I’m done watching Mud on Netflix, eating chicken pasta and being on a blogging hiatus. I can’t remember the last time I wrote anything about anything.

Where the fuck was I? Well, I’ve been reading, watching, listening, thinking, observing and consuming.

Albeit, that’s about to change today. A lot has happened in the last year. I suppose a little over 400 days. I’ve ended and closed several chapters and embarked on and opened new ones. The extent to which the goddamn book is fucking new.

So what’s it all about?

Mostly things and ideas- concepts of how I saw the world- social and materialistic constructs influenced by my complacent and comfortable outlook informed by my environment and how I overcame that feeling.

Simply put, I became narrow, borderline pretentious and stuck in a rut- constantly finding myself disengaged from people and my work.

More on that soon.

I think the well-deserved break or transitional period has allowed me to recharge, reset and re-focus. Not arriving at a destination but the, you’ve-heard-this-cliche, journey excites me. It’s freedom from the outcome. The pursuit of meaningful conversations and understanding perspectives.

Not having a fucking agenda.

So what as the first step? Accepting not having answers. Speaking of which, I’ve decided to arrest romanticising over “what big worldly problem can I solve?” and step into let’s just screw this shit together, first.

With this blog I intend to debate and talk about my work- branding, design, a bunch of corny digital stuff and people experiences. Hopefully, in return, get a chance to not only collect my thoughts and ideas but to begin a meaningful dialogue with like-minded people. Don’t get your eyebrows in a twist, digital hasn’t earned corny, yet.

What’s the Indian rope trick have in common with picking up girls?

Senior Designer, Brand Designer, Experience Designer, Art Director, Creative Director, Branding, Brand Consultant, Brand Strategy, Brand Architecture, Brand Engagement, Brand Experience Design, Graphic Designer, Web Designer, Freelance Designer, Freelance Graphic Designer, Freelance Web Designer, Packaging Designer, Poster Design, Album Cover Design, Branded Environment Design, Environmental Graphics, Signage & Wayfinding, Logo Design, Brandmark, Brand Identity, Brand Driver, Brand Positioning, Naming, Verbal Branding, Visual Driver, Brand Guidelines, Book Cover Design, Editorial Design, Lookbook Design, Communication Design, Copywriter, Blogger, Brand Design Studio, Toronto, Downtown Toronto, New York, New York City, NYC, TDOT, GQ

For many years, people from across the world have travelled to Indian shores to witness a fakir climb miraculously his way up a rope that disappears into the thin sky above. Only to reappear minutes later from behind the crowd to everyone’s shock and loud applause.

Indian men, ever since, have developed a natural knack for a putting on a show. The only rational equivalent, for the sake of my argument, to the Indian rope trick is when an Indian man walks into a bar, approaches gorgeous women, walks out with a bunch of phone numbers and a girl in each arm.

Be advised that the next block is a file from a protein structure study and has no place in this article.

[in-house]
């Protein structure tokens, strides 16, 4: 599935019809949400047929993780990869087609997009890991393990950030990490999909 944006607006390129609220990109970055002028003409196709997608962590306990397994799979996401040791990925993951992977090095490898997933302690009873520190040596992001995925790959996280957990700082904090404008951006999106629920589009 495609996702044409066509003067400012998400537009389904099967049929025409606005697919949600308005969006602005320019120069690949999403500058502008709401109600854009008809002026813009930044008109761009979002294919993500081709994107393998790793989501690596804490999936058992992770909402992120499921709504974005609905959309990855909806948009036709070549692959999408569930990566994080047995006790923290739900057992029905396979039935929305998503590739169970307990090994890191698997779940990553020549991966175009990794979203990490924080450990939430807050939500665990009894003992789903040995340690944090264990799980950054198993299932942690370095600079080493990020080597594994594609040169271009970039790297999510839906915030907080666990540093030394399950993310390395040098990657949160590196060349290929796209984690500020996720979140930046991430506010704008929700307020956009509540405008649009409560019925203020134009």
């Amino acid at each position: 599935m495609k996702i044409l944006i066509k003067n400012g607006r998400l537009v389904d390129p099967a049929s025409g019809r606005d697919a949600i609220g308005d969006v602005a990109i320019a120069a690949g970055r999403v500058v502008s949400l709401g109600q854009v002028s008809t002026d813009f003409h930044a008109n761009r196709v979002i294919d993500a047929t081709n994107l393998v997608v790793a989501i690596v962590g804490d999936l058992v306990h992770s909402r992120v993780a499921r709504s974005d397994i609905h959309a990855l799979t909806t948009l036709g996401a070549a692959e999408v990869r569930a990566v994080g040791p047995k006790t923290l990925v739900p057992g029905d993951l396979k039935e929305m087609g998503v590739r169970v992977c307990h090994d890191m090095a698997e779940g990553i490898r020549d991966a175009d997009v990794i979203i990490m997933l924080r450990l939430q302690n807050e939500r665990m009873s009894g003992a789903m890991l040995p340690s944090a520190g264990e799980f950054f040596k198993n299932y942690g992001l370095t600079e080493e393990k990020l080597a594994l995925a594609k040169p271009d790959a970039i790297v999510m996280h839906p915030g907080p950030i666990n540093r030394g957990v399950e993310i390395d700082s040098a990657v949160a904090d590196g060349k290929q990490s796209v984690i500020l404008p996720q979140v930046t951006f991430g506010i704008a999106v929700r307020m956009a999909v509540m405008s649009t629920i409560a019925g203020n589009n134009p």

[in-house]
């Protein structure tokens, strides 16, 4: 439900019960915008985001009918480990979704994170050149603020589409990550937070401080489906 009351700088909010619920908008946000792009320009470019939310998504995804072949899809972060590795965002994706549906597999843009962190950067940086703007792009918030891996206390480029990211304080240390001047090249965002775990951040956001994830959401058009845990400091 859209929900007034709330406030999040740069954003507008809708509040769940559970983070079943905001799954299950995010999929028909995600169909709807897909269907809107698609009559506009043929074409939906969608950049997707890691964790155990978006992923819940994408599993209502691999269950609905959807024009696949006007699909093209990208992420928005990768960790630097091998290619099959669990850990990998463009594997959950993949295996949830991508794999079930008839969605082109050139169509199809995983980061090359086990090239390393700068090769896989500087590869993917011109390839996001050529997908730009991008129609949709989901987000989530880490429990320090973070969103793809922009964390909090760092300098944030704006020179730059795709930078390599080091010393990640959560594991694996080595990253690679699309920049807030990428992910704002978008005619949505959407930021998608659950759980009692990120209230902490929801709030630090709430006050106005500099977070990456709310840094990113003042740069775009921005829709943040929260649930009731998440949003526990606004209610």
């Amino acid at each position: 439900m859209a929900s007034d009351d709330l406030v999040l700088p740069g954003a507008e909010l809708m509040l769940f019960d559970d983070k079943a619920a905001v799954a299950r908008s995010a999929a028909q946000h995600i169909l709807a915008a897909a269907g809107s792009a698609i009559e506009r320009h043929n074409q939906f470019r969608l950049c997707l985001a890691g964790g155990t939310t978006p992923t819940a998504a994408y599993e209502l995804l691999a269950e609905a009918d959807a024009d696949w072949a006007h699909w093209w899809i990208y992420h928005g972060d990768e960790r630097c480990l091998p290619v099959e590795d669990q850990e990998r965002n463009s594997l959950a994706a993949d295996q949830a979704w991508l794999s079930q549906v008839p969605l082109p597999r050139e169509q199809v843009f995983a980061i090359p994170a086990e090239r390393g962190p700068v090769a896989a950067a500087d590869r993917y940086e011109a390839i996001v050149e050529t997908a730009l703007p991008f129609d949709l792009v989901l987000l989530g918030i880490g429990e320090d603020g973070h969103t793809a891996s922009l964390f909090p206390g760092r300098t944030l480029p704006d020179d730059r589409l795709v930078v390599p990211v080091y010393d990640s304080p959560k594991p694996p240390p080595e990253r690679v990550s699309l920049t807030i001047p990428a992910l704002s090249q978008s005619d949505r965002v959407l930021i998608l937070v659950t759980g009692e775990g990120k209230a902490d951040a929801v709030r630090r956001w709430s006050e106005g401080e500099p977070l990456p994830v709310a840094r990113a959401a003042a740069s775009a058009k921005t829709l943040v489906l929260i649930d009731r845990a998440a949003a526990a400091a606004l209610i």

The audience, including you, not only left shocked and amazed but also often left women-less. Don’t sweat, I’ve prepared a tandoori platter of dating tips that’ll have women eating from the palm of your hands. Couldn’t help the inane reference there.

Here’s what you need to know about an Indian man’s dating game.

First and foremost. Drop the plan. I’ve gone through my share of endless “game-plan” oriented dating websites, books and manuals. All those got me were nights alone at home with a beer and stale nachos from the night before.

Coming back home to an empty couch on several occasions, I can assure you that plans don’t work. Here’s why. You’ll have way too much noise bothering you throughout the encounter and have you waiting for the “supposedly” right signals.
And this is one of the major differences in an Indian man’s game. He has no plan. Don’t believe me, look at the Indian infrastructure. We do first, plan later. A famous quote from an Indian businessman, Ratan Tata will elucidate my argument-

“I don’t believe in taking the right decisions.. I take decisions and then try to make them right..” So always believe in your ability and efforts… ”

Here’s what you can learn from that old chestnut. Go out there without a plan, a clear head so to speak and just be yourself. If your funny, be that funny man. Oh, and by the way, women love a guy who can make them laugh their way into bed.

How would you do this? Simple. Think spontaneous, go-with-the-flow, making something absolutely boring exciting and paying close attention to her mood. Let’s say, you pick her up at 7:30 for a dinner and movie. Quite routine, ordinary or run of the mill. Right? Imagine, going bowling the same night (because you paid attention when her mood was clearly not in for Titanic 3D for the 5th time). Or ever seen stars in movies pull up at the airport and book tickets to the first plane that leaves. That!